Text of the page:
Mathematica provides a perfect way to define monad by setting UpValues and DownValues of some symbol. Please, find specifications for monads Maybe and State below.

DownValues[Just] = {Just[(a: Just[x_])] :> Just[x]};
UpValues[Just] =
{(expr: (op: Except[Just | List | Trace | UpValues | DownValues])[
a___, Just[b_], c___]) /;
!MatchQ[
Unevaluated[expr],
HoldPattern[If[__, __, Just[x_]] | If[__, Just[x_], __]]
] :> Just[op[a, b, c]]};


Rule from DownValues[Just] stands for monad Maybe multiplication law. That is removing of head duplicates. Rule from UpValues[Just] stands for bind operation of monad Maybe. One need to use special pre-condition for this pattern because Mathematica uses some wrapping code to convert evaluating/reducing expression in standard form by low-level call MakeBoxes. For example, let's see this wrapping code:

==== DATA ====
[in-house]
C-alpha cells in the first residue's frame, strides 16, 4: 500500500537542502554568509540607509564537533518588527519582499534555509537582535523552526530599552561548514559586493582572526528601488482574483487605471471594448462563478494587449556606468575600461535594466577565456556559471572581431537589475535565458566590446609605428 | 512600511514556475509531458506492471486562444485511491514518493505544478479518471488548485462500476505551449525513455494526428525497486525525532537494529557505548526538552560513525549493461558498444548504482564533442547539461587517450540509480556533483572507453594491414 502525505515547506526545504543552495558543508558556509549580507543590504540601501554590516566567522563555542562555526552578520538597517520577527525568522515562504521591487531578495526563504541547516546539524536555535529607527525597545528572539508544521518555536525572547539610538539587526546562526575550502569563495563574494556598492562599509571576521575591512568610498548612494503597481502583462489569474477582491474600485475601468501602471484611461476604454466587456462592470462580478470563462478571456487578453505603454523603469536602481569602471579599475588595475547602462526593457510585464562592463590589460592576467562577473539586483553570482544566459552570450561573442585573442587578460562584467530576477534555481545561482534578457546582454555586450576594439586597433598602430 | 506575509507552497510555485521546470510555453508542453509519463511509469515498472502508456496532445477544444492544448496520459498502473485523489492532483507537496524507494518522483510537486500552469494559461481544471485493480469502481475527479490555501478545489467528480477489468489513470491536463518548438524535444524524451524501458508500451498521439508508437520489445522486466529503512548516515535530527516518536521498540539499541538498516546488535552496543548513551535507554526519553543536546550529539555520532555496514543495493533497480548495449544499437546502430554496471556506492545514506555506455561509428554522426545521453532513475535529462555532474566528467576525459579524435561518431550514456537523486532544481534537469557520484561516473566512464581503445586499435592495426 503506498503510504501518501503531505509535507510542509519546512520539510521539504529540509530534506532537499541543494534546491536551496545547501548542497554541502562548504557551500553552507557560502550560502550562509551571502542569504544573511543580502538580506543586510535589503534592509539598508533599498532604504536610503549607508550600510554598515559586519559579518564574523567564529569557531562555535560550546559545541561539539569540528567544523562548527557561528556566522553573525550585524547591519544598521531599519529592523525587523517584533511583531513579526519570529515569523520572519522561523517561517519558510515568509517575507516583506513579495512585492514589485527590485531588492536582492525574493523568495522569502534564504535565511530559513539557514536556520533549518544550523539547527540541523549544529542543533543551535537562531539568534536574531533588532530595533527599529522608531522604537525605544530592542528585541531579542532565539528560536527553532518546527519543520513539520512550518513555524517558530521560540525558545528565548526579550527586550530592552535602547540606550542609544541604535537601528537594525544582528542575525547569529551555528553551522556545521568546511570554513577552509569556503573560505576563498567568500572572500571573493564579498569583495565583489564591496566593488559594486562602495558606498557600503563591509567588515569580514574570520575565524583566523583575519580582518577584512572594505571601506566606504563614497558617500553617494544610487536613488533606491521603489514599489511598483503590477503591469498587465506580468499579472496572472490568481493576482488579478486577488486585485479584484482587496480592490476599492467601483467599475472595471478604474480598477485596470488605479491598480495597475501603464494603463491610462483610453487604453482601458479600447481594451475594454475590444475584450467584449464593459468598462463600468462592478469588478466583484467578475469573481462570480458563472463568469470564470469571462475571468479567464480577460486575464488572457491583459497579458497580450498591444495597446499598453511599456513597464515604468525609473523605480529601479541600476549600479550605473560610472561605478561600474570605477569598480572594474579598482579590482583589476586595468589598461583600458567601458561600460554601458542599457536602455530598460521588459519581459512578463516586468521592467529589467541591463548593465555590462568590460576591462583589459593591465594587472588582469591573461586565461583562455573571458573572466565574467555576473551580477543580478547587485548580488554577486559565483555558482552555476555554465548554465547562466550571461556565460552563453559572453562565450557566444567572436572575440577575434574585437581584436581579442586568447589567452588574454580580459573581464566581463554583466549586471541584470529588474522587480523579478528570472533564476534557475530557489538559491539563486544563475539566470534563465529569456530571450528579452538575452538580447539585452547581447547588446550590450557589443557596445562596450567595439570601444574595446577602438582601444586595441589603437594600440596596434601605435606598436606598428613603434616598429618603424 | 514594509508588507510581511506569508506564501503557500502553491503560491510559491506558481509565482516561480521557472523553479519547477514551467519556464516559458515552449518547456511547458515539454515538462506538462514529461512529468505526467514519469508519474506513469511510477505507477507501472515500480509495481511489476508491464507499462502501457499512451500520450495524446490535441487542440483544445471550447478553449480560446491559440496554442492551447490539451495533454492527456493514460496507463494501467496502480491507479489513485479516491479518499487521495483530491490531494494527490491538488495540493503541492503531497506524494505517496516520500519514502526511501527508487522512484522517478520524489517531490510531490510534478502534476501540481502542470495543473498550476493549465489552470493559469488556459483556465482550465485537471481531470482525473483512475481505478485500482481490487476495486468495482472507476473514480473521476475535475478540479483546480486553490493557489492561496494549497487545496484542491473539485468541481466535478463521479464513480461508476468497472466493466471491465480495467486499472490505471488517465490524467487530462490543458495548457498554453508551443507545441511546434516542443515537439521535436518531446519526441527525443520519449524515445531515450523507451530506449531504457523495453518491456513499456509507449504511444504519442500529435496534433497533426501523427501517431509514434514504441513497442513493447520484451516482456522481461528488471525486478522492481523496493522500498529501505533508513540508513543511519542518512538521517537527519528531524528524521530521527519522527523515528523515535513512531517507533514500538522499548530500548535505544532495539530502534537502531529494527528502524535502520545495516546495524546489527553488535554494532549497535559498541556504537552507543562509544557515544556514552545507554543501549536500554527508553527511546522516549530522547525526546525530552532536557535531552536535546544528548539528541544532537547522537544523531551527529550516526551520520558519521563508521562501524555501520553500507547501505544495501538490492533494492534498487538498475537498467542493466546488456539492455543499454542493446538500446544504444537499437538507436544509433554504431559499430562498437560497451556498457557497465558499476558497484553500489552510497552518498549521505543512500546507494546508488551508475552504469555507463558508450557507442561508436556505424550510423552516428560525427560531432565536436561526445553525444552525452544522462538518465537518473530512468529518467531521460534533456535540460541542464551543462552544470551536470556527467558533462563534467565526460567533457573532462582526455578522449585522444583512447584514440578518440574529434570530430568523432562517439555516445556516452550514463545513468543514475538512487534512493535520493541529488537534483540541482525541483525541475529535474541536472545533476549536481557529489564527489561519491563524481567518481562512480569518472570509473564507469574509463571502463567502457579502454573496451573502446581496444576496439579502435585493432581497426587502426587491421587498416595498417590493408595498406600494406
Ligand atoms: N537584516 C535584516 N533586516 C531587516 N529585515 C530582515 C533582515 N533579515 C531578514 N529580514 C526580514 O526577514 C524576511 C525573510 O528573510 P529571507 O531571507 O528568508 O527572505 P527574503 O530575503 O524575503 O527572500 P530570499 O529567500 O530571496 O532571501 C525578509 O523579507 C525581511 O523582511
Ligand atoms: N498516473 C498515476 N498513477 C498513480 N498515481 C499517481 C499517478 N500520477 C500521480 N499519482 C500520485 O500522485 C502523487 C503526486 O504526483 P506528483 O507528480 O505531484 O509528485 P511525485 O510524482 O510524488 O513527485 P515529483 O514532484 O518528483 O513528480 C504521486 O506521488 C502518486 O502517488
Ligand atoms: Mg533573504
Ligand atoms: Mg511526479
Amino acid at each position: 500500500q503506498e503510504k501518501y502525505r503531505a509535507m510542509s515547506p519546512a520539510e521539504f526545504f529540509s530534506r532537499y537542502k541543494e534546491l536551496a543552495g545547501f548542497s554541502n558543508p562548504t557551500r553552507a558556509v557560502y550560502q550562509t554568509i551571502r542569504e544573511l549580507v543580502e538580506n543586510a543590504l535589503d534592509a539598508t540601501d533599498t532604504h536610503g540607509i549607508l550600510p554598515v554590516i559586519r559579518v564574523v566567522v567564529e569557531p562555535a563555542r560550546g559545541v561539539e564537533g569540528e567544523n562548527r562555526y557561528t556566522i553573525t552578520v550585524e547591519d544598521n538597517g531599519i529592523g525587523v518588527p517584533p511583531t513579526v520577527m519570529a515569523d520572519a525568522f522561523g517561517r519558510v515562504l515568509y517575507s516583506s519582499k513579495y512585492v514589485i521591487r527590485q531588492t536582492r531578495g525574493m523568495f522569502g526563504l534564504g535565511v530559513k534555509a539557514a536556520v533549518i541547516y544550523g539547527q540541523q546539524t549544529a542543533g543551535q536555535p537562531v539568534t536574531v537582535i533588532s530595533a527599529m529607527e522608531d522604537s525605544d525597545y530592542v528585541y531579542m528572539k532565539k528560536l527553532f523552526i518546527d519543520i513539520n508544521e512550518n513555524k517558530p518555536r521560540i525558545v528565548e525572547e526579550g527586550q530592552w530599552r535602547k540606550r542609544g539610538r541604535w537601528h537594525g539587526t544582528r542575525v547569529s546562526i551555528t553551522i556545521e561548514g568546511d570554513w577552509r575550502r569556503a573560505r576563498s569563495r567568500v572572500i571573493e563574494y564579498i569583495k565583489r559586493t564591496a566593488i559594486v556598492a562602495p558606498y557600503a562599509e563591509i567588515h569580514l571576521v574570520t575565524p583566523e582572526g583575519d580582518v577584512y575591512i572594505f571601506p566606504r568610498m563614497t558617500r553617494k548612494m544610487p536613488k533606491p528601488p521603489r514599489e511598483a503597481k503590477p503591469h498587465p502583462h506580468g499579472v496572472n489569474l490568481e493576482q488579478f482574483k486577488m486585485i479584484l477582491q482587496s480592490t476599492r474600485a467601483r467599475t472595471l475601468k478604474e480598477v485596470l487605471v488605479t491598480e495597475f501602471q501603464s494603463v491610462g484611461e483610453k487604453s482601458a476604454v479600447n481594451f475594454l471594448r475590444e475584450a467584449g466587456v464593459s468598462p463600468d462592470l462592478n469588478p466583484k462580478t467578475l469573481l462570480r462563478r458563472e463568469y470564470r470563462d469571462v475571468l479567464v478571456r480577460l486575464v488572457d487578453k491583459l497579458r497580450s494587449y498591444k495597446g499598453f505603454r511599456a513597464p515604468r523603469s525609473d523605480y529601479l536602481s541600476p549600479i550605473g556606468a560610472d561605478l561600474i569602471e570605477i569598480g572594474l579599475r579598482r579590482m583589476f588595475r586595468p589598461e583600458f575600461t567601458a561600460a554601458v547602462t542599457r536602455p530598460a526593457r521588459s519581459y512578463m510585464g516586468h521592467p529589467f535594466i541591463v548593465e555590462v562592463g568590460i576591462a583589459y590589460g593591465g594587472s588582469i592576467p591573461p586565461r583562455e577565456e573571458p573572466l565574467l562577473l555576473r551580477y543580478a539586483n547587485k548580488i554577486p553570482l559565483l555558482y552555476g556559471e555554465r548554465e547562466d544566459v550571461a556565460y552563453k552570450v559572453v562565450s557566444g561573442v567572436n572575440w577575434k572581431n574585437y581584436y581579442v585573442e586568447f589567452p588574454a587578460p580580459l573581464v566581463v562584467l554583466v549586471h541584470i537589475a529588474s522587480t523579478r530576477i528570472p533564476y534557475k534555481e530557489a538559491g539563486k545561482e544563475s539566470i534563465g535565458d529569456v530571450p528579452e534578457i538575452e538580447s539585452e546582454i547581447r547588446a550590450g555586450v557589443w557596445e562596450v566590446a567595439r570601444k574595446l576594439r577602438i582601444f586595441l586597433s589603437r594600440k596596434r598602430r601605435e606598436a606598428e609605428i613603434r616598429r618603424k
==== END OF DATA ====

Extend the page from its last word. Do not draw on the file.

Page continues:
Hold[
If[False, 3,
With[{OutputSizeLimitDumpboxes$= Block[{$RecursionLimit = Typeset$RecursionLimit}, MakeBoxes[Just, StandardForm] ] }, OutputSizeLimitDumploadSizeCountRules[]; If[TrueQ[BoxFormSizeCount[OutputSizeLimitDumpboxes$, 1048576]],
OutputSizeLimitDumpboxes$, OutputSizeLimitDumpencapsulateOutput[ Just,$Line,